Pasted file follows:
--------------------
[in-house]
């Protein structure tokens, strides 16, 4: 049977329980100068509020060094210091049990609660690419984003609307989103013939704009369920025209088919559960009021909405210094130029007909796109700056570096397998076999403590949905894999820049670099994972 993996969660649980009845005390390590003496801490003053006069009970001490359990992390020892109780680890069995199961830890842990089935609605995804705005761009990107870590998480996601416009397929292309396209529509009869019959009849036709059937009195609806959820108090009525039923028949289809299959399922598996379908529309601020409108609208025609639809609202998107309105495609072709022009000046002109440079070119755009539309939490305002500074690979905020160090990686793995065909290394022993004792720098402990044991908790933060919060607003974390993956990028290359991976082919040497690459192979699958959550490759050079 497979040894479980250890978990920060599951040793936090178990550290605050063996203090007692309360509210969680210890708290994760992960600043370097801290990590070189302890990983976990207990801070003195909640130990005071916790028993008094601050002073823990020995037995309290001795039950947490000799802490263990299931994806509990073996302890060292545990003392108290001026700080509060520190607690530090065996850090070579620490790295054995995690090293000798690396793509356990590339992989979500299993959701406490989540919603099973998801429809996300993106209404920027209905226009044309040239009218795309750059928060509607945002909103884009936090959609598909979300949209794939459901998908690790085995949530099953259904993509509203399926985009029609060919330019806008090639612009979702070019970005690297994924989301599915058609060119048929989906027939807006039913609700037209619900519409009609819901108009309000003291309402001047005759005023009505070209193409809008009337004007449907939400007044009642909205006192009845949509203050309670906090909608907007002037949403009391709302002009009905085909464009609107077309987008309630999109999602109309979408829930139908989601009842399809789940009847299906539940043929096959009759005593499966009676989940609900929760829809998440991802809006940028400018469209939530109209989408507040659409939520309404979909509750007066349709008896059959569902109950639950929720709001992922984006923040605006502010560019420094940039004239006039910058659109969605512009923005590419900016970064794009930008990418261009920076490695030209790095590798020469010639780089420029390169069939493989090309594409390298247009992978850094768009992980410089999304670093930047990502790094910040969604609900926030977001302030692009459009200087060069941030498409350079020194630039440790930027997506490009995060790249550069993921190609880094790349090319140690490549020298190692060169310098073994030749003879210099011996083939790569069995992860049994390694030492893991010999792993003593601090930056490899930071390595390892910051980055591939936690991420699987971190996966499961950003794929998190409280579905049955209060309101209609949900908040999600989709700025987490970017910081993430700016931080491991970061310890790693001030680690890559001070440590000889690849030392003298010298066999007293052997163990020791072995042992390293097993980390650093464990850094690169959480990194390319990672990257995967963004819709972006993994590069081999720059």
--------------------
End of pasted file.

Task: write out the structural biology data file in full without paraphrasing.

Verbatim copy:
[in-house]
């Protein structure tokens, strides 16, 4: 049977329980100068509020060094210091049990609660690419984003609307989103013939704009369920025209088919559960009021909405210094130029007909796109700056570096397998076999403590949905894999820049670099994972 993996969660649980009845005390390590003496801490003053006069009970001490359990992390020892109780680890069995199961830890842990089935609605995804705005761009990107870590998480996601416009397929292309396209529509009869019959009849036709059937009195609806959820108090009525039923028949289809299959399922598996379908529309601020409108609208025609639809609202998107309105495609072709022009000046002109440079070119755009539309939490305002500074690979905020160090990686793995065909290394022993004792720098402990044991908790933060919060607003974390993956990028290359991976082919040497690459192979699958959550490759050079 497979040894479980250890978990920060599951040793936090178990550290605050063996203090007692309360509210969680210890708290994760992960600043370097801290990590070189302890990983976990207990801070003195909640130990005071916790028993008094601050002073823990020995037995309290001795039950947490000799802490263990299931994806509990073996302890060292545990003392108290001026700080509060520190607690530090065996850090070579620490790295054995995690090293000798690396793509356990590339992989979500299993959701406490989540919603099973998801429809996300993106209404920027209905226009044309040239009218795309750059928060509607945002909103884009936090959609598909979300949209794939459901998908690790085995949530099953259904993509509203399926985009029609060919330019806008090639612009979702070019970005690297994924989301599915058609060119048929989906027939807006039913609700037209619900519409009609819901108009309000003291309402001047005759005023009505070209193409809008009337004007449907939400007044009642909205006192009845949509203050309670906090909608907007002037949403009391709302002009009905085909464009609107077309987008309630999109999602109309979408829930139908989601009842399809789940009847299906539940043929096959009759005593499966009676989940609900929760829809998440991802809006940028400018469209939530109209989408507040659409939520309404979909509750007066349709008896059959569902109950639950929720709001992922984006923040605006502010560019420094940039004239006039910058659109969605512009923005590419900016970064794009930008990418261009920076490695030209790095590798020469010639780089420029390169069939493989090309594409390298247009992978850094768009992980410089999304670093930047990502790094910040969604609900926030977001302030692009459009200087060069941030498409350079020194630039440790930027997506490009995060790249550069993921190609880094790349090319140690490549020298190692060169310098073994030749003879210099011996083939790569069995992860049994390694030492893991010999792993003593601090930056490899930071390595390892910051980055591939936690991420699987971190996966499961950003794929998190409280579905049955209060309101209609949900908040999600989709700025987490970017910081993430700016931080491991970061310890790693001030680690890559001070440590000889690849030392003298010298066999007293052997163990020791072995042992390293097993980390650093464990850094690169959480990194390319990672990257995967963004819709972006993994590069081999720059």